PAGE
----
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Cake? Waffles? Cake? Waffles?

by Laura Overdeck

If you like cake or waffles, this amazing dessert has both! The recipe for Chocolate-Raspberry Waffle Cake also has tons of math. First, you pour chocolate cake batter into a hot waffle iron to make a flat circle with little square dimples. Then you mix raspberries, sugar, and heavy cream to make berry-flavored whipped cream. Finally, you stack a waffle, then pink cream, then melted chocolate (!), then another waffle, then cream…and so on until you have 7 layers of each. Top it with MORE melted chocolate and a few fresh berries, and it adds up to yummy!

Wee ones: How many sides does a square have? Try to find 3 little square things in your room.

Little kids: If you layer waffles, then cream, then chocolate, then start over with waffles, then cream…what will the next layer be?  Bonus: If you stack 3 full sets of waffle, cream, and chocolate, how many layers do you have in total?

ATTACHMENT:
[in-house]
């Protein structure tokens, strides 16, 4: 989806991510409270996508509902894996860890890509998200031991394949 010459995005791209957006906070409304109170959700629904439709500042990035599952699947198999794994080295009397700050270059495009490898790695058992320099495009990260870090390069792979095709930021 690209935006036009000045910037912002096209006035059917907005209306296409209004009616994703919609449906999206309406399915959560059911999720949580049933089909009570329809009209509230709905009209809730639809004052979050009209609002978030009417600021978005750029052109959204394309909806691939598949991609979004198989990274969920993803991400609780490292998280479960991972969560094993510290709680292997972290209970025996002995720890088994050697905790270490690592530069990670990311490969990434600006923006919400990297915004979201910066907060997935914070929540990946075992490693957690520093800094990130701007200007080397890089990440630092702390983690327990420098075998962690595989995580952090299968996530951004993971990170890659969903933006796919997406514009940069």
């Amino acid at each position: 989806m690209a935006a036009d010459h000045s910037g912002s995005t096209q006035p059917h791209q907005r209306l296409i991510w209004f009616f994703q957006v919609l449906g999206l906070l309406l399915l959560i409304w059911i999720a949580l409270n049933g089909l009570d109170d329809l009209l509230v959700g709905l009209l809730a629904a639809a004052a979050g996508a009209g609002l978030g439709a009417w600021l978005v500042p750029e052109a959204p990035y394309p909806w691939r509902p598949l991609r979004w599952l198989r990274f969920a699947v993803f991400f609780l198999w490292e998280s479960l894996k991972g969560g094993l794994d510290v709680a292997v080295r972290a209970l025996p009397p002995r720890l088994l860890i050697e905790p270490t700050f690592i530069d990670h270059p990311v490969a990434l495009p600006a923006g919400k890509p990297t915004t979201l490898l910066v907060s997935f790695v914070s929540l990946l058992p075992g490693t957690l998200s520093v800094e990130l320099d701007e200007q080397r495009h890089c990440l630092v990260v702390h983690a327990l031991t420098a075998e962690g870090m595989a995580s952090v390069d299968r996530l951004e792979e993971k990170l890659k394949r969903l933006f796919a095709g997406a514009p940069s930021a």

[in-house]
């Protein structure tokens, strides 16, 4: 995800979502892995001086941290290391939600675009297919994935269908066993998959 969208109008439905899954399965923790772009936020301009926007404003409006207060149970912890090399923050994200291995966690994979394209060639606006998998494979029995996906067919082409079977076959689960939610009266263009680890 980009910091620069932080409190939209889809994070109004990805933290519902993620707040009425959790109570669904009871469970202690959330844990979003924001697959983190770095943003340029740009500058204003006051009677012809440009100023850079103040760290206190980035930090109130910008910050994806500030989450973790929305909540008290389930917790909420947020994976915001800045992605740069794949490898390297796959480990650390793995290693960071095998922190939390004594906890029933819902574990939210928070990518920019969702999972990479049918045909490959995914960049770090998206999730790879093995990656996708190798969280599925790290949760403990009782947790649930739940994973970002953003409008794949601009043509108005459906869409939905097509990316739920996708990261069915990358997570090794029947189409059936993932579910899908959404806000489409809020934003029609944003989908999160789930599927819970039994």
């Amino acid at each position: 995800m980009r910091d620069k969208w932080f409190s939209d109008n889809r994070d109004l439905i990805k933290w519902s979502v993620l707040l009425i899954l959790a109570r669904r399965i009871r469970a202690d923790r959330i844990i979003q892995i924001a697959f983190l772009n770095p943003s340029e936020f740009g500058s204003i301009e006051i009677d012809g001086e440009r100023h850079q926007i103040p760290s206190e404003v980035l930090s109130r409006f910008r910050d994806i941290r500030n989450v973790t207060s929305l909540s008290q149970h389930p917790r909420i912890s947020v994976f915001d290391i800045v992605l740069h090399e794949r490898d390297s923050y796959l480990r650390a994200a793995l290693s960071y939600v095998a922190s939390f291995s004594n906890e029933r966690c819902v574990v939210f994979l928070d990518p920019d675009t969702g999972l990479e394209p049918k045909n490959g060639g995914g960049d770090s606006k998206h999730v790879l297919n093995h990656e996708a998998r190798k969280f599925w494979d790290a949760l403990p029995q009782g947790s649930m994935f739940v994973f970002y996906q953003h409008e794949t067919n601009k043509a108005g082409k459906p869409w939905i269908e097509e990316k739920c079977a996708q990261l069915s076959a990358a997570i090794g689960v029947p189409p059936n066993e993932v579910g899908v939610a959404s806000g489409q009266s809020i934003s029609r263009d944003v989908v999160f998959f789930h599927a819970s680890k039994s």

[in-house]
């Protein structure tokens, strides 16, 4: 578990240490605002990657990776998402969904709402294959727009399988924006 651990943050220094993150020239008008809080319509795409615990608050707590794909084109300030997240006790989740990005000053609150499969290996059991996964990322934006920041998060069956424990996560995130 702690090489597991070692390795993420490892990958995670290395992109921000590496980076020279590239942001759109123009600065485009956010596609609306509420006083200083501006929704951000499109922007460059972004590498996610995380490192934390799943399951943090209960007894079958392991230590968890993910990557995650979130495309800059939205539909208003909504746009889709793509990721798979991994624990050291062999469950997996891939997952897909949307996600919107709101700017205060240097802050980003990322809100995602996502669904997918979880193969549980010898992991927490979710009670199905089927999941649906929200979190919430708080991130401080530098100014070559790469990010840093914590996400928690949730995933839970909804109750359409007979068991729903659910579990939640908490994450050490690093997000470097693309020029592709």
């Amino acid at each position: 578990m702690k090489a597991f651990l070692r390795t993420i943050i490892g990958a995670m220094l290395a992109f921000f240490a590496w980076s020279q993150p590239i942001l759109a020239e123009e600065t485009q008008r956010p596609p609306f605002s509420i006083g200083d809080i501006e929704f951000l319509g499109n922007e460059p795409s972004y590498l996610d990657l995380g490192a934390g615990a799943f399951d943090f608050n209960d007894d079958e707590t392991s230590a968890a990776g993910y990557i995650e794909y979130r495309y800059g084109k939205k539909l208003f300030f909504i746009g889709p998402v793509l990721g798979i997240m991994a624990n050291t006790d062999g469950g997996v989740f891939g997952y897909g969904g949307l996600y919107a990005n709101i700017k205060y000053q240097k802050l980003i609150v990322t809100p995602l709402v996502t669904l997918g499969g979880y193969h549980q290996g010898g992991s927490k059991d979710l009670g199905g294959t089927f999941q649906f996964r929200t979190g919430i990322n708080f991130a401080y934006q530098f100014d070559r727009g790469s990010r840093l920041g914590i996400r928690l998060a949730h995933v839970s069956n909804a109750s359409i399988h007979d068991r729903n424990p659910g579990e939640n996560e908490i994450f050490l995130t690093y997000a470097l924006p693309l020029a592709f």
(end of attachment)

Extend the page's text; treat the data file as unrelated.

Big kids: If your cake has 47 layers in total (with a waffle as the 1st bottom layer, then cream, then chocolate), what ingredient is the top layer?  Bonus: Which layer is the exact middle layer — and what ingredient is it?

The sky’s the limit: If your cake has 124 layers, does it have complete sets of waffle-cream-chocolate with no leftovers? Find out the trick for seeing if a numbers is divisible by 3!




Wee ones: 4 (equal) sides. Items in your room might include book covers, squares on plaid or checkerboard clothes, and window panes.

Little kids: Chocolate.  Bonus: 9 layers of ingredients.

Big kids: Cream, since the 45th layer was chocolate to complete a set of 3.  Bonus: The 24th layer (23 below it, 23 above it), which is chocolate since it completes a set of 3.

The sky’s the limit: No, it doesn’t have complete sets. If a number is divisible by 3, its digits must add up to a multiple of 3, too. 123 is a multiple since 1+2+3 = 6, and 6 is 2×3. So 124 has 1 leftover layer.